I've used the same fountain pen and Fisher Space Pen for years: I used to constantly lose disposable pens, costing me scads of money every year. The two refillable pens I own now cost enough that I'm always a little paranoid about their whereabouts, so I've yet to lose them. Filling the fountain pen costs pennies. To snag a refill for my Space Pen up in Canada, I can expect to spend around eight bucks, plus shipping. That's 12 different kinds of BS.
Earlier today, I ran across this video. After watching it, I picked up the Zebra refills at Office Depot. It worked!
With my ink budget sorted out, I can spend more money on fancy paper. Read the rest
For $9 this is a really nice pen.
I'm surprised at how nice this EastVita fountain pen is! I expected very little. The seems well made, hasn't leaked, and puts ink on the page when so applied!
Yes, the wood is real.
EastVita 8812 Fountain Pen Rose Wood Barrel Vintage Style via Amazon Read the rest
Swiss "writing instrument" manufacturer Caran d'Ache and watchmaker MB&F collaborated to create the Astrograph fountain pen, an otherworldly pen with the astronomical price of $20,000. There will only be 99 of them produced and each includes a small, magnetic astronaut. Do not chew the cap.
This writing instrument is fitted with an ink pump, but may also be used with cartridges.
The pen nib is made from rhodium-plated 18-carat gold, available in size M...
The rocket-shaped pen body is rhodium-plated and either highly polished or sandblasted matt, or plated in ruthenium anthracite. The chequered pattern is made from anthracite lacquer...
The base of the "engine" is plated with ruthenium. The stabiliser legs, the joints and miniature ladder are polished, sandblasted, satin-finished and rhodium-plated.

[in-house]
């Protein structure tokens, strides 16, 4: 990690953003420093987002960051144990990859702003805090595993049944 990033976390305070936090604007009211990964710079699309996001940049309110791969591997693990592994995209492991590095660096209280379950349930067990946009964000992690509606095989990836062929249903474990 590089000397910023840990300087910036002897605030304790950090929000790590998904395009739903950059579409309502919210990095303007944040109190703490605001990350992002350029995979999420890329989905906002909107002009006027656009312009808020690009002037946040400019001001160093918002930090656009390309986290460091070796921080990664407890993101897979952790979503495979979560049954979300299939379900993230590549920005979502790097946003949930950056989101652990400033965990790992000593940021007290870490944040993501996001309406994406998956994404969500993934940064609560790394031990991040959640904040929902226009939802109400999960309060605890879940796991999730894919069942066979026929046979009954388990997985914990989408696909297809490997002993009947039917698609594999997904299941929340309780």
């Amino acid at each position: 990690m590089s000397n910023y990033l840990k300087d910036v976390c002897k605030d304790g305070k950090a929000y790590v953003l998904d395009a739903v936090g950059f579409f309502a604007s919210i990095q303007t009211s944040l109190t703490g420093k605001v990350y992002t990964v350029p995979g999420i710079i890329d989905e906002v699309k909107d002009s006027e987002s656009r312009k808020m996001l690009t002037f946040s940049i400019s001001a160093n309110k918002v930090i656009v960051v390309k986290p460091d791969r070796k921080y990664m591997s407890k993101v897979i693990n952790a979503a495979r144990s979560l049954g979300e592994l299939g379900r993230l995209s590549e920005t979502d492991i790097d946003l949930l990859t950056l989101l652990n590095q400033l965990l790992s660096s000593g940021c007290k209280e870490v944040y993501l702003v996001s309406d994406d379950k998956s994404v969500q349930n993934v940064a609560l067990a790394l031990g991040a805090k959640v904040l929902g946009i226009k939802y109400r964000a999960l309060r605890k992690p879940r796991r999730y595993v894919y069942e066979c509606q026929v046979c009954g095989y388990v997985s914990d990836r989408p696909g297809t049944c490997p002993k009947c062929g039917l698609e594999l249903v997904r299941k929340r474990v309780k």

The Astrograph (via Uncrate)
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Expensive fountain pens are lovely, but I want to cry when I lose them. This $15 Metropolitan by Pilot does a nice job of bridging that gap.
The weight of its brass barrel gives the Metropolitan a feeling of gravitas. I am using the, impressively for a $15 pen, included converter to fill the pen with Noodler's Heart of Darkness, and the pen flows smoothly. The fine stainless steel nib a pleasure. Overall construction is exactly what I expect from a Pilot pen, it is quite pretty. You may also fill it with a standard Pilot cartridge.
As a first fountain pen, or just one you won't terribly mind losing, I highly recommend the Pilot Metropolitan.
Pilot Metropolitan Collection Fountain Pen via Amazon Read the rest
For taking notes, sketches and generally just having paper with me that works well with my fountain pens, I've been using Fabriano's EcoQua notebooks.
The dot-ruled, staple bound sheets of 85gsm off-white paper work fantastically with my my favorite pens and inks. There is nearly zero bleed through or feathering, and ink dries fast. My favorite Noodler's bulletproof black and red-black are both bold and bright, though the red-black becomes distinctively more red.
I really the dot-ruled paper. It is a more subtle version of quad-ruled graphing paper, but helps me sketch and draw out ideas.
There is a lot of marketing hullabaloo over the environmentally friendly nature of these notebooks. I find this ironic, as we start with killing a tree, but appreciate it regardless.
Ecoqua Dot Notebook 5.8X8.25 Navy via Amazon Read the rest
Fountain pens have always been my favorite. This Huashilai reminds me an awful lot of my Parker Duofold, and writes just as nice!
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